Trends in startup valuation can also represent the perceived potential and market dynamics within specific industries, reflecting investor confidence and growth prospects.

  • In the Food & Beverages industry, valuations may be influenced by factors like market size, brand recognition, and scalability potential.
  • Renewable Energy startups, on the other hand, may experience valuations shaped by factors such as technological innovation, regulatory support, and the urgency to address climate change.
  • Health & Medicine startups may see valuation trends affected by factors like breakthrough therapies, intellectual property, and the potential for disruptive healthcare solutions.
  • In the Finance industry, valuations may be influenced by factors such as scalability, regulatory compliance, and the ability to leverage emerging technologies.
  • Consumer Goods startups may experience valuation trends influenced by factors like brand differentiation, market demand, and the potential for rapid consumer adoption.

These industry-specific valuation trends have a direct impact on how much capital is being raised. Startups operating in industries with high growth potential and favorable market conditions tend to attract more capital, as investors perceive them as having greater chances of generating substantial returns on investment. Conversely, startups in industries with more limited growth prospects or higher barriers to entry may face challenges in raising significant capital, as investors may perceive them as riskier or less lucrative opportunities. Therefore, industry-specific valuation trends can greatly influence the amount of capital being raised by startups, as investors allocate their resources based on industry outlook, growth potential, and perceived risk.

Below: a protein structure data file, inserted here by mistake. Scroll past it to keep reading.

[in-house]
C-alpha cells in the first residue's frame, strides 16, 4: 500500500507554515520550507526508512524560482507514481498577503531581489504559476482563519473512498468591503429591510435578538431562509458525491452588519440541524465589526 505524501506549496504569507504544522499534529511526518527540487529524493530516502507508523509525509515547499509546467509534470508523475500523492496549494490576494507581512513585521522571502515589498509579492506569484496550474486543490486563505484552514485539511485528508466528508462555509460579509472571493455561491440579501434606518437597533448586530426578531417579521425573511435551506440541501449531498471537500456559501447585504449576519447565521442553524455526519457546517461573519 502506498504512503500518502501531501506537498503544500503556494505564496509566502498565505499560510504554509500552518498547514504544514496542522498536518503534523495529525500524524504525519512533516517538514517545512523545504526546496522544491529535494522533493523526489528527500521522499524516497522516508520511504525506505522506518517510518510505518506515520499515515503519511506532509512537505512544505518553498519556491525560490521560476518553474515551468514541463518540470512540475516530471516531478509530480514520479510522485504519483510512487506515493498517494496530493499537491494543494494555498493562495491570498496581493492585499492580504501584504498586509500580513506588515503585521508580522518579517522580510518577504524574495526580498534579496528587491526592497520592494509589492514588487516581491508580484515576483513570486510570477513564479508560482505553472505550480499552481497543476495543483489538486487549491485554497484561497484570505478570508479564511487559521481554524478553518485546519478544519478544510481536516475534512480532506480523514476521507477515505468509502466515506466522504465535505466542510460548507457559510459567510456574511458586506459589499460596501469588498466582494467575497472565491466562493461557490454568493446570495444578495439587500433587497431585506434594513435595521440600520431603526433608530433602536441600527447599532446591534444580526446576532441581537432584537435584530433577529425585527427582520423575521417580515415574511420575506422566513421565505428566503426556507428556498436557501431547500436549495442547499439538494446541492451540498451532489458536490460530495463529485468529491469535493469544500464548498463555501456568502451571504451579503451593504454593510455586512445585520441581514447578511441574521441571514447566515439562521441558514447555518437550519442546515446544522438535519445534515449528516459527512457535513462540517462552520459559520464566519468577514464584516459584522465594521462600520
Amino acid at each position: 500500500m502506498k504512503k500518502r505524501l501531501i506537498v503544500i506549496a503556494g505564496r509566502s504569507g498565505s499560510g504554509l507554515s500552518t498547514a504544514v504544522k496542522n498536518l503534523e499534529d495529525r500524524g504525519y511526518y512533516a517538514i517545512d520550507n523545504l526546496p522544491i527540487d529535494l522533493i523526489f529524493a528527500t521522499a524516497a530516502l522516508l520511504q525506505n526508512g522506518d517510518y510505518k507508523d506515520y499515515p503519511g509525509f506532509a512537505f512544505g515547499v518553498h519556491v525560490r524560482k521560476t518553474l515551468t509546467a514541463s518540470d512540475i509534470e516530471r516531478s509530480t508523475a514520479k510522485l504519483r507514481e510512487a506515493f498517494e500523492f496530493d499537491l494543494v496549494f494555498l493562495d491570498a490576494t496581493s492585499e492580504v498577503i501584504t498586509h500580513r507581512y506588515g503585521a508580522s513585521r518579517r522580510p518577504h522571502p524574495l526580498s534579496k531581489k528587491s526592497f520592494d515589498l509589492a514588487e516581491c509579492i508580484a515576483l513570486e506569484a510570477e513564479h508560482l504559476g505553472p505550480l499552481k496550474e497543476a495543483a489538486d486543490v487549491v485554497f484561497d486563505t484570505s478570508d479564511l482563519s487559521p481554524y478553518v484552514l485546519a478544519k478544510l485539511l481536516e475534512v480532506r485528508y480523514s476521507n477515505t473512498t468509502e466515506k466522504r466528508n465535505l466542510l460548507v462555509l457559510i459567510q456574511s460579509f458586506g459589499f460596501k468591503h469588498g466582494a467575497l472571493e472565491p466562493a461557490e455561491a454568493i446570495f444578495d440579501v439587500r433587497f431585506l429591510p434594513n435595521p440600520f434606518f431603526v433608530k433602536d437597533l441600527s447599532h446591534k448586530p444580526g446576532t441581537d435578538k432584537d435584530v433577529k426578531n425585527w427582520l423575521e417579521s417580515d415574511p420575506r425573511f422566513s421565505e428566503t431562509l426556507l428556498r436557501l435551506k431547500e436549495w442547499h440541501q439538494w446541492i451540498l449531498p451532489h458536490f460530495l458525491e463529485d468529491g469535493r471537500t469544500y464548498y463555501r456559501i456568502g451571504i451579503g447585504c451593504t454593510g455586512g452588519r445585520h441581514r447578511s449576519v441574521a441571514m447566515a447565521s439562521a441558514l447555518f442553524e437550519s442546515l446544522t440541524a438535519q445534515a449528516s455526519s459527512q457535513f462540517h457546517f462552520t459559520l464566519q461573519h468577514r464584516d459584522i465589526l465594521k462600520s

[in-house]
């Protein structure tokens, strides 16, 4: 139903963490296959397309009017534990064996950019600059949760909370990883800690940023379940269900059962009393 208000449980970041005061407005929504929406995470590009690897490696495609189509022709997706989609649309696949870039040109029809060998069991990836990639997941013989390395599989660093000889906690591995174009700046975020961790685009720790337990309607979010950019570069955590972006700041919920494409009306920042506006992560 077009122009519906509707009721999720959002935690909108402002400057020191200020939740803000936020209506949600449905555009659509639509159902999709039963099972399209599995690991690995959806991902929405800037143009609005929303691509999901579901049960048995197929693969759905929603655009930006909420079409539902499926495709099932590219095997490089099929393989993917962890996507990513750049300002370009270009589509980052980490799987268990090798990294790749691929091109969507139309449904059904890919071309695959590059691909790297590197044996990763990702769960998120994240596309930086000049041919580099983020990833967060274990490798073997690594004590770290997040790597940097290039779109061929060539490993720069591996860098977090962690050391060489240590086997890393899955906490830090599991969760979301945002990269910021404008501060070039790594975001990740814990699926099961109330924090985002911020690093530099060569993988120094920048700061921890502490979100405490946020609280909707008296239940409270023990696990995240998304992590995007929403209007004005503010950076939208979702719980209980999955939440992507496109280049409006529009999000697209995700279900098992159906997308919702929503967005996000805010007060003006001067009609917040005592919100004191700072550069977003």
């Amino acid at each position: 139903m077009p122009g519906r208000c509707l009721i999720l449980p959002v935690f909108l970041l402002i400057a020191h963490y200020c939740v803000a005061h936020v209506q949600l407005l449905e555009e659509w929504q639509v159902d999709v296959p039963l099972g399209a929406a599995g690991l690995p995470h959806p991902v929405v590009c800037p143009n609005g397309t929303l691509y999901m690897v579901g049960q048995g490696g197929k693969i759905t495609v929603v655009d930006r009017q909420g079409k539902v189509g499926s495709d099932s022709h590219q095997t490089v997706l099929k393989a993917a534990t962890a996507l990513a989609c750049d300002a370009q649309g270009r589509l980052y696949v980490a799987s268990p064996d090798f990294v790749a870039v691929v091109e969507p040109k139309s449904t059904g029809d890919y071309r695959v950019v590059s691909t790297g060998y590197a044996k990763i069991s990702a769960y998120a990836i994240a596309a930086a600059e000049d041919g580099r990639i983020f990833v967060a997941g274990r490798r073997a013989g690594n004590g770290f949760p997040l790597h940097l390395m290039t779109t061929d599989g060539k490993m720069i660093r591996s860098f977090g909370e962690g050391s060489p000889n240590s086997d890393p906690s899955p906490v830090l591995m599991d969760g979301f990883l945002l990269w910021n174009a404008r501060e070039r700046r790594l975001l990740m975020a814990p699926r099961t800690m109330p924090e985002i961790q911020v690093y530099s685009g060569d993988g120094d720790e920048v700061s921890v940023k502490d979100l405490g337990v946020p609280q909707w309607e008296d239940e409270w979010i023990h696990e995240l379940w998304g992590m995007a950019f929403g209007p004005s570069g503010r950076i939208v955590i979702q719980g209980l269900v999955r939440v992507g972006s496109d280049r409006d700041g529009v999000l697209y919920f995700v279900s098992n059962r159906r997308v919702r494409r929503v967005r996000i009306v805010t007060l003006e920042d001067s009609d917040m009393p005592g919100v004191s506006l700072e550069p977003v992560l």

Equidam calculates startup valuation by employing a data-driven and comprehensive approach. The platform considers various factors to derive a fair and precise assessment of a startup’s value. Equidam utilizes a combination of financial, market, and risk data, along with proprietary algorithms, to generate valuation reports. Financial data includes key metrics such as revenue, expenses, and growth rates, while market data considers industry benchmarks and comparable company analysis. Risk data evaluates the startup’s stage, team, intellectual property, competition, and market size. Equidam’s algorithms then analyze and weigh these inputs to calculate the startup’s valuation. By incorporating both quantitative and qualitative aspects, Equidam aims to provide an objective and reliable valuation estimate that assists founders, investors, and other stakeholders in making informed decisions. This standardised approach to valuation makes looking at industry or regional trends in valuation more informative.

Fair valuation for startups

By striving to make fair valuation easier to calculate, we hope to give the tools to both founders and investors to understand the value of the company and have a productive discussion about price. To allow them to navigate hype and downturns with confidence, to compensate their employees fairly and to make solid returns for all stakeholders.

Read our commitment to fair valuation